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Bringing the Metered Parking System Into the 21st Century


By David Cummins


One of the best movies of all time just might be “Cool Hand Luke,” the 1967 Paul Newman classic, perhaps best


known for one of the ultimate movie lines: “What we’ve got here is failure to communicate.” But what you might not remember about that movie is that it


opens with Newman’s character cutting the heads off parking meters. While people might like to complain about parking meters,


they serve a vital purpose and can create economic development when used effectively. Innovative parking services improve traf- fic flow by making it easier to find a spot and optimize space turnover, benefitting local businesses.Amodernized parking sys- tem also reduces pollution and traffic congestion by enabling people to find a spot faster.


The average motorist’s parking experience can be frustrat-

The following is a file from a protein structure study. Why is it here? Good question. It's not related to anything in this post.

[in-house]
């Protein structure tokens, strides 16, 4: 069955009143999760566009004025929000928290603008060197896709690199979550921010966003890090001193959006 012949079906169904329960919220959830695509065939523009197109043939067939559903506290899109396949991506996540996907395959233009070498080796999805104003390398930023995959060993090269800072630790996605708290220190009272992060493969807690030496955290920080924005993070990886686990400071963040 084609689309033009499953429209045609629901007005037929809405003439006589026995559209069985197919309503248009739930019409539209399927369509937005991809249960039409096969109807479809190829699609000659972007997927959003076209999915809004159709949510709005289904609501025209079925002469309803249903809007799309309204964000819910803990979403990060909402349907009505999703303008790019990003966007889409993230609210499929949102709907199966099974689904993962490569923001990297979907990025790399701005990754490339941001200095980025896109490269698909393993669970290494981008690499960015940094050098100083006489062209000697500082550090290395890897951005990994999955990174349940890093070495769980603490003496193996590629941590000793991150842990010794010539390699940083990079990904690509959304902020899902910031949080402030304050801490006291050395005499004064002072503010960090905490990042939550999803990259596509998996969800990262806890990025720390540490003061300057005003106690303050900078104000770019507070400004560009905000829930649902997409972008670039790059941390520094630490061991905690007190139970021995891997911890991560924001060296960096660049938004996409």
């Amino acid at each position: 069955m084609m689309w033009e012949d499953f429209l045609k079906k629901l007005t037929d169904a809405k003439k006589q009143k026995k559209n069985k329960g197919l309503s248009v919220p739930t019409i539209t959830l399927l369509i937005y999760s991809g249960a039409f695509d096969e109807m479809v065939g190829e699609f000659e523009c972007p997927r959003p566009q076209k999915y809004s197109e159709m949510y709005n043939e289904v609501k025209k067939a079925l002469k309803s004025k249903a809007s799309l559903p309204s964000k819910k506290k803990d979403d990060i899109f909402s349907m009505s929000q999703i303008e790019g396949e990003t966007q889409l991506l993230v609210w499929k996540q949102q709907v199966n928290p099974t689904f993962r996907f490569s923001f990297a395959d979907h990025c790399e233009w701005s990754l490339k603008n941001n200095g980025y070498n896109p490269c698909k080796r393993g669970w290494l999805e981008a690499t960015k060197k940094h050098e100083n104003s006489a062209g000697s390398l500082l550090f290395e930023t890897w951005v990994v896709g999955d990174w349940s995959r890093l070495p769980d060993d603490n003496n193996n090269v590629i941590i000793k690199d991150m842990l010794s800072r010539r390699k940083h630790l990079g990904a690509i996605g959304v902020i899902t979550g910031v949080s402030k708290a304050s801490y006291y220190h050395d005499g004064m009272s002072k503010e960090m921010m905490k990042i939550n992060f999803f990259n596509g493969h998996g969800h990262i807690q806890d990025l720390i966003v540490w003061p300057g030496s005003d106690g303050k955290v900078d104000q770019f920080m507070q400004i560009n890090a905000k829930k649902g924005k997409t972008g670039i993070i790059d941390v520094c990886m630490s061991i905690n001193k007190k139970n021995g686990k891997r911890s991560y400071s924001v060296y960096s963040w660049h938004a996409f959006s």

ing:Adriver comes in to a city, finds it difficult to locate an avail- able meter, and becomes aggravated if he or she doesn’t have the correct coins to put into the meter. Many cities see the potential that exists by upgrading the parking experience, but in these dif- ficult economic times, cities can be too overburdened and under- funded to make a change on their own. Long used in other government functions, the public-private


partnership (3P) model, is an emerging strategy that offers a modernized and more convenient parking operation for motorists and businesses. At its most basic level, the 3Pmodel is a contract between a public-sector authority and a private party, in which the latter


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